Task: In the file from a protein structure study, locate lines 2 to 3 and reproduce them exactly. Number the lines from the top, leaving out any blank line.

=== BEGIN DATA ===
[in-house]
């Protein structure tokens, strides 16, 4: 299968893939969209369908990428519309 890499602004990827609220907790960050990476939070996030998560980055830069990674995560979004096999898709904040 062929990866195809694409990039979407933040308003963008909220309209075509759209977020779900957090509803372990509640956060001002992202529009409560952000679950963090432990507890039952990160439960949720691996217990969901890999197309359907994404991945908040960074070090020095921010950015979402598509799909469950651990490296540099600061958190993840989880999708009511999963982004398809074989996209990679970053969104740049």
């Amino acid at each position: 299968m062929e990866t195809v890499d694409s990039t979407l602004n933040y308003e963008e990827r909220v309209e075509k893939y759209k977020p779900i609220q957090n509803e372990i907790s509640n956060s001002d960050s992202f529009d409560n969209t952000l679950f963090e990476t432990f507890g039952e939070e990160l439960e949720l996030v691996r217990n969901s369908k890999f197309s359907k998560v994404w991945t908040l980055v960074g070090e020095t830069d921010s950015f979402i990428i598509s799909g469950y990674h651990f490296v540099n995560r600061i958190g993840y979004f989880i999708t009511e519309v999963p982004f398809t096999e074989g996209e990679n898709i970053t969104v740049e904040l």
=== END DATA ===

């Protein structure tokens, strides 16, 4: 299968893939969209369908990428519309 890499602004990827609220907790960050990476939070996030998560980055830069990674995560979004096999898709904040 062929990866195809694409990039979407933040308003963008909220309209075509759209977020779900957090509803372990509640956060001002992202529009409560952000679950963090432990507890039952990160439960949720691996217990969901890999197309359907994404991945908040960074070090020095921010950015979402598509799909469950651990490296540099600061958190993840989880999708009511999963982004398809074989996209990679970053969104740049």
């Amino acid at each position: 299968m062929e990866t195809v890499d694409s990039t979407l602004n933040y308003e963008e990827r909220v309209e075509k893939y759209k977020p779900i609220q957090n509803e372990i907790s509640n956060s001002d960050s992202f529009d409560n969209t952000l679950f963090e990476t432990f507890g039952e939070e990160l439960e949720l996030v691996r217990n969901s369908k890999f197309s359907k998560v994404w991945t908040l980055v960074g070090e020095t830069d921010s950015f979402i990428i598509s799909g469950y990674h651990f490296v540099n995560r600061i958190g993840y979004f989880i999708t009511e519309v999963p982004f398809t096999e074989g996209e990679n898709i970053t969104v740049e904040l």